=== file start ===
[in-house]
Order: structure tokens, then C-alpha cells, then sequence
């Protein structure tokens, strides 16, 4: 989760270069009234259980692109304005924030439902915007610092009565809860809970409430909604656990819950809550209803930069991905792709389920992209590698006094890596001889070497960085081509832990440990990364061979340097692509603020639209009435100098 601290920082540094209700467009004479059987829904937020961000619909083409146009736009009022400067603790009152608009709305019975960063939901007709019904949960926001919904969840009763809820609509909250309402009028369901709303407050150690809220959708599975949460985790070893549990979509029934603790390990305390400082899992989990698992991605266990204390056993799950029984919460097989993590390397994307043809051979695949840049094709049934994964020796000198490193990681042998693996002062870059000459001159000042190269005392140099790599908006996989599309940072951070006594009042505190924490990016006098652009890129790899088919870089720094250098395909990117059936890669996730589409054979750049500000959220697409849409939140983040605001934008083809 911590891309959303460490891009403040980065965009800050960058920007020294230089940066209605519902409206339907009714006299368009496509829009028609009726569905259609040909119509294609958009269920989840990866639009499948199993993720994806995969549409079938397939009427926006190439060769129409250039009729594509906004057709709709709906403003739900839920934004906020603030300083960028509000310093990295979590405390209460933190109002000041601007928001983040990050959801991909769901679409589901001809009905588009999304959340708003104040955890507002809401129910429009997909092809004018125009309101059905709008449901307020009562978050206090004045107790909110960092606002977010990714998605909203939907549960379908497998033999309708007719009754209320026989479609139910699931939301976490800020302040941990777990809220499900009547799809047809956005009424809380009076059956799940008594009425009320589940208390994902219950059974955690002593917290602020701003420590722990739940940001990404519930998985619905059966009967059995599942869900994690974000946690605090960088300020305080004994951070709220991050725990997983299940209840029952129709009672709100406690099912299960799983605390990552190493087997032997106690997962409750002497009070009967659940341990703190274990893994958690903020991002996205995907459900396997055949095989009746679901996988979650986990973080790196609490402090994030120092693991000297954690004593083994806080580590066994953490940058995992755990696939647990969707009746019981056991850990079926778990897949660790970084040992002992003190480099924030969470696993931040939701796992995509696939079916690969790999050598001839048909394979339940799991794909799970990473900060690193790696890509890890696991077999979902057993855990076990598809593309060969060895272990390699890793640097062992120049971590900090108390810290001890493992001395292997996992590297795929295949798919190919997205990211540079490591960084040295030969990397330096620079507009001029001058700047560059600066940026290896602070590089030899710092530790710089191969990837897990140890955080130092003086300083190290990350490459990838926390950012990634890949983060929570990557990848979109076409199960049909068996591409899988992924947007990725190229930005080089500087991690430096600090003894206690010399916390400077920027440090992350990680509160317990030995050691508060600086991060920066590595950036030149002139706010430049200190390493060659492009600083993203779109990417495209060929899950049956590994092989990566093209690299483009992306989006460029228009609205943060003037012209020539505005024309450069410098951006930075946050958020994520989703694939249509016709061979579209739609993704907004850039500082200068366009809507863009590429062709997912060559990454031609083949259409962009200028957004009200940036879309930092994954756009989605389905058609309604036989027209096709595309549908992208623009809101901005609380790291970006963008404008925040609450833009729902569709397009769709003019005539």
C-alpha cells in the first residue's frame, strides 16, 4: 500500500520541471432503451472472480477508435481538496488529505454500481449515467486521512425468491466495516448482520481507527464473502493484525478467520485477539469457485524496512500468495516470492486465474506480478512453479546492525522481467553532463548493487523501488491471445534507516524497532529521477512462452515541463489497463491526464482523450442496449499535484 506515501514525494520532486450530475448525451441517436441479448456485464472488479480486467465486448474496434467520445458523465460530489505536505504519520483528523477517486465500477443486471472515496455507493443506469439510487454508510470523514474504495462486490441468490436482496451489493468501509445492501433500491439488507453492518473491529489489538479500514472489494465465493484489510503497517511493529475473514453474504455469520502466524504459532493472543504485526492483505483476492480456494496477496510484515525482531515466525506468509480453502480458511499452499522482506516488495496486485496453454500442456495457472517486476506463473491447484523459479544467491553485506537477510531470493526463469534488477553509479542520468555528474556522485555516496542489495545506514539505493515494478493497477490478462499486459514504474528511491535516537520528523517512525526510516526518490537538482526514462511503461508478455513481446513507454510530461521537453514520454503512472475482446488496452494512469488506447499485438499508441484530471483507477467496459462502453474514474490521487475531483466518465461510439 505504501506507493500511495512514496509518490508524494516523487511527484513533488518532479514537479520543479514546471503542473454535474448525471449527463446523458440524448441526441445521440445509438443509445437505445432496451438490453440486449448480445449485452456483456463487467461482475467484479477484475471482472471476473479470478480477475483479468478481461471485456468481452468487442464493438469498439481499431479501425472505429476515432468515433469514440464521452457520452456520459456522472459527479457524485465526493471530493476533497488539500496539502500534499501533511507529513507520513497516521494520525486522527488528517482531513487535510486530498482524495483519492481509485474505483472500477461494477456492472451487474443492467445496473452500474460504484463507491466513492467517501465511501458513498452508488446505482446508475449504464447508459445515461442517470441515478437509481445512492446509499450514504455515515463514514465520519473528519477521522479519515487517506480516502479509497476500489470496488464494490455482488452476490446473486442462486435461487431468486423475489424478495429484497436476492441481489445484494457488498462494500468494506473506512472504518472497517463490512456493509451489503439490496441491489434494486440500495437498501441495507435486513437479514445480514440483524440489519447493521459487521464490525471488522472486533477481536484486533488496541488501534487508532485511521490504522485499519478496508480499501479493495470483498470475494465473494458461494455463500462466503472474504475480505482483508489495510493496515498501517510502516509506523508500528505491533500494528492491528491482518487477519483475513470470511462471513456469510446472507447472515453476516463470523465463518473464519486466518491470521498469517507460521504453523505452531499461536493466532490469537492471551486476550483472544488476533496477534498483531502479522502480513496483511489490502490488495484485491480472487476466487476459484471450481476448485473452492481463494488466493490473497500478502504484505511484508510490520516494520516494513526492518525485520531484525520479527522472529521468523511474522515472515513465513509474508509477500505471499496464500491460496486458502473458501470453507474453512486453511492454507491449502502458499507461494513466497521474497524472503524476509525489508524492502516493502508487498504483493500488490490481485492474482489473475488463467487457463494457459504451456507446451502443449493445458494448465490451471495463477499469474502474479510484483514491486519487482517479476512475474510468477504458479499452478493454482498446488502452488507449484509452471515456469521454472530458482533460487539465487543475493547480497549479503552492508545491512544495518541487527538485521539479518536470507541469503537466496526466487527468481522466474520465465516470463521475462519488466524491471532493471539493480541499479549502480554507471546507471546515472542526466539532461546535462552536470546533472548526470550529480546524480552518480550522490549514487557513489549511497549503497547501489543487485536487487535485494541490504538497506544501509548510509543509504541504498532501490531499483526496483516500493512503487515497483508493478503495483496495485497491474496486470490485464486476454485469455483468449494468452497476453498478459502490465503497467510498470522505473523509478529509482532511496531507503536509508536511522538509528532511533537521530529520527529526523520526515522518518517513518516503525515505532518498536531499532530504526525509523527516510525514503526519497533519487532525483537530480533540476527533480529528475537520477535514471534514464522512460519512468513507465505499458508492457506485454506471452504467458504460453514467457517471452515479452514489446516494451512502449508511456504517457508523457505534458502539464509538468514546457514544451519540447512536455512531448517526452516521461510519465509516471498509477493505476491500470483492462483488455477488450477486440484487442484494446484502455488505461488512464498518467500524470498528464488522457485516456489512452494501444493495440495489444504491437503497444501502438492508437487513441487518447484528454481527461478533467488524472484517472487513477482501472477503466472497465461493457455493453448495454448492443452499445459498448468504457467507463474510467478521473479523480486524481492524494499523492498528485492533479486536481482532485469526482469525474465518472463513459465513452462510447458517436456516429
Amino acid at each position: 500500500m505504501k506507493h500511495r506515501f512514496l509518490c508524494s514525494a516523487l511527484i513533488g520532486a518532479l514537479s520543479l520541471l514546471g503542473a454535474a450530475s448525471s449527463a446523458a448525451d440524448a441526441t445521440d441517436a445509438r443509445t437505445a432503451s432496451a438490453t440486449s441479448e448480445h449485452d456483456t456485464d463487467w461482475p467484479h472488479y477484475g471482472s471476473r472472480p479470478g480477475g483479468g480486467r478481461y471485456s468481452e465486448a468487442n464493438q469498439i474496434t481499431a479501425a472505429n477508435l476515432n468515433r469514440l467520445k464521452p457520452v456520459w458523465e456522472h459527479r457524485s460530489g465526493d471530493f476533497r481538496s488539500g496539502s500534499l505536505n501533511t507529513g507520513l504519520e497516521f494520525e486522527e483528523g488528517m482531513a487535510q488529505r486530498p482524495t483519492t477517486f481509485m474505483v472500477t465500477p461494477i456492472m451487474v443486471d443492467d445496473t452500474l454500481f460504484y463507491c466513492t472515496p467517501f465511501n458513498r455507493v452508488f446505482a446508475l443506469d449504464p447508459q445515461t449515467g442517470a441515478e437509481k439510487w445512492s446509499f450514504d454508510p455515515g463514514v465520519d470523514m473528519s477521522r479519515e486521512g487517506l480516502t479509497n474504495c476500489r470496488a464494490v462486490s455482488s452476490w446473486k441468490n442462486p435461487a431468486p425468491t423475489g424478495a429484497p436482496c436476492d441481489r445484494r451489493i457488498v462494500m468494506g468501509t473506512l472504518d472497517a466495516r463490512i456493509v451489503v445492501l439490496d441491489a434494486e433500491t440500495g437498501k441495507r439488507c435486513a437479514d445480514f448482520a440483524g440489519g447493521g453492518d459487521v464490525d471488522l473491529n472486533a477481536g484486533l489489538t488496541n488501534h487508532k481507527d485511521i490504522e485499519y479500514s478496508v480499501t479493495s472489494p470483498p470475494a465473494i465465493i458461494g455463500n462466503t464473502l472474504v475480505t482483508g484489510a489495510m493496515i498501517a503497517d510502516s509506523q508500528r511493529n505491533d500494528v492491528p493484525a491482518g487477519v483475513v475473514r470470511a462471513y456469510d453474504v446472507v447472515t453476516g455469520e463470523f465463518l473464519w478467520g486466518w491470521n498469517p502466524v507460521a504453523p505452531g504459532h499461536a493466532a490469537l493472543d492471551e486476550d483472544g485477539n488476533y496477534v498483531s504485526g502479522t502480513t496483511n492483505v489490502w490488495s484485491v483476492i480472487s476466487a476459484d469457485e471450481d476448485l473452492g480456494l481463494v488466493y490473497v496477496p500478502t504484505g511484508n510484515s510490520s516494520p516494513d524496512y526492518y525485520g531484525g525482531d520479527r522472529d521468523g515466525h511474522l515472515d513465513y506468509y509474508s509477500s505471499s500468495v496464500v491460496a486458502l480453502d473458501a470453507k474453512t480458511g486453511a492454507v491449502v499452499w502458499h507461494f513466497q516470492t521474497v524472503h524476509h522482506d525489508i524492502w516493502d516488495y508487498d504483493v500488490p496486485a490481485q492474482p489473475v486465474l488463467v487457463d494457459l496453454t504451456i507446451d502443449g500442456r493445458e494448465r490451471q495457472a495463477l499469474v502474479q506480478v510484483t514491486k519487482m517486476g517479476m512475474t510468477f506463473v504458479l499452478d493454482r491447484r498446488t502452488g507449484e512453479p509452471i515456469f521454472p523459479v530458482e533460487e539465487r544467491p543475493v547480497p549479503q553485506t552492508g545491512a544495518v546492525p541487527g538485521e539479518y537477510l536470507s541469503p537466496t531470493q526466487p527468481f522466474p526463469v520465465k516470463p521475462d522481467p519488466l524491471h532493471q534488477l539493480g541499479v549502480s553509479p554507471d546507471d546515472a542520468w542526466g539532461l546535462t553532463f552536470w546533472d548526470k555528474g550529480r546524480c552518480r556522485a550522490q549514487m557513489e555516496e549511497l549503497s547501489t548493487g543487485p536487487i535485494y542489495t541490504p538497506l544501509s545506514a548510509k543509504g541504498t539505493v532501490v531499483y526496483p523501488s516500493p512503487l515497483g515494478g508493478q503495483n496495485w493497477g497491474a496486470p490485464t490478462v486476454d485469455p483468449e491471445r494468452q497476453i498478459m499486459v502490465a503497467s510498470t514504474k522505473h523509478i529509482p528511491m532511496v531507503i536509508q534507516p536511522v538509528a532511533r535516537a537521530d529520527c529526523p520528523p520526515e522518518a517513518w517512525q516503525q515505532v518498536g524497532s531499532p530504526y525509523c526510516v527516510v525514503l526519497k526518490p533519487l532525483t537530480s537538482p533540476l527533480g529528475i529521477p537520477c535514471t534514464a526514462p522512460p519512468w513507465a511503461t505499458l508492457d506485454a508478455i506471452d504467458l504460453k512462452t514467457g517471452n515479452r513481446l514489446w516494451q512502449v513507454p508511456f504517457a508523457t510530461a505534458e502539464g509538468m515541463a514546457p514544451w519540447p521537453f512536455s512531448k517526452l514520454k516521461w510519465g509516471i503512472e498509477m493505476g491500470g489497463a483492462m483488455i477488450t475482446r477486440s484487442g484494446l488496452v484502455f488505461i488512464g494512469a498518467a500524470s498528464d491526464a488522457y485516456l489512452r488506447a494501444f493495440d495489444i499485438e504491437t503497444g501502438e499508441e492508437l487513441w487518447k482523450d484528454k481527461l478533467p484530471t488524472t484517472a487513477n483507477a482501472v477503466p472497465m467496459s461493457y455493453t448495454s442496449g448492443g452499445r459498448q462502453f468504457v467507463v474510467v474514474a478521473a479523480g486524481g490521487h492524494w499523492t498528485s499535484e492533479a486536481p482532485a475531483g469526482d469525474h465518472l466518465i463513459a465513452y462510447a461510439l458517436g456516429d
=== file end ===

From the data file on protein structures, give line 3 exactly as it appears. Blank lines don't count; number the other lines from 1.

């Protein structure tokens, strides 16, 4: 989760270069009234259980692109304005924030439902915007610092009565809860809970409430909604656990819950809550209803930069991905792709389920992209590698006094890596001889070497960085081509832990440990990364061979340097692509603020639209009435100098 601290920082540094209700467009004479059987829904937020961000619909083409146009736009009022400067603790009152608009709305019975960063939901007709019904949960926001919904969840009763809820609509909250309402009028369901709303407050150690809220959708599975949460985790070893549990979509029934603790390990305390400082899992989990698992991605266990204390056993799950029984919460097989993590390397994307043809051979695949840049094709049934994964020796000198490193990681042998693996002062870059000459001159000042190269005392140099790599908006996989599309940072951070006594009042505190924490990016006098652009890129790899088919870089720094250098395909990117059936890669996730589409054979750049500000959220697409849409939140983040605001934008083809 911590891309959303460490891009403040980065965009800050960058920007020294230089940066209605519902409206339907009714006299368009496509829009028609009726569905259609040909119509294609958009269920989840990866639009499948199993993720994806995969549409079938397939009427926006190439060769129409250039009729594509906004057709709709709906403003739900839920934004906020603030300083960028509000310093990295979590405390209460933190109002000041601007928001983040990050959801991909769901679409589901001809009905588009999304959340708003104040955890507002809401129910429009997909092809004018125009309101059905709008449901307020009562978050206090004045107790909110960092606002977010990714998605909203939907549960379908497998033999309708007719009754209320026989479609139910699931939301976490800020302040941990777990809220499900009547799809047809956005009424809380009076059956799940008594009425009320589940208390994902219950059974955690002593917290602020701003420590722990739940940001990404519930998985619905059966009967059995599942869900994690974000946690605090960088300020305080004994951070709220991050725990997983299940209840029952129709009672709100406690099912299960799983605390990552190493087997032997106690997962409750002497009070009967659940341990703190274990893994958690903020991002996205995907459900396997055949095989009746679901996988979650986990973080790196609490402090994030120092693991000297954690004593083994806080580590066994953490940058995992755990696939647990969707009746019981056991850990079926778990897949660790970084040992002992003190480099924030969470696993931040939701796992995509696939079916690969790999050598001839048909394979339940799991794909799970990473900060690193790696890509890890696991077999979902057993855990076990598809593309060969060895272990390699890793640097062992120049971590900090108390810290001890493992001395292997996992590297795929295949798919190919997205990211540079490591960084040295030969990397330096620079507009001029001058700047560059600066940026290896602070590089030899710092530790710089191969990837897990140890955080130092003086300083190290990350490459990838926390950012990634890949983060929570990557990848979109076409199960049909068996591409899988992924947007990725190229930005080089500087991690430096600090003894206690010399916390400077920027440090992350990680509160317990030995050691508060600086991060920066590595950036030149002139706010430049200190390493060659492009600083993203779109990417495209060929899950049956590994092989990566093209690299483009992306989006460029228009609205943060003037012209020539505005024309450069410098951006930075946050958020994520989703694939249509016709061979579209739609993704907004850039500082200068366009809507863009590429062709997912060559990454031609083949259409962009200028957004009200940036879309930092994954756009989605389905058609309604036989027209096709595309549908992208623009809101901005609380790291970006963008404008925040609450833009729902569709397009769709003019005539």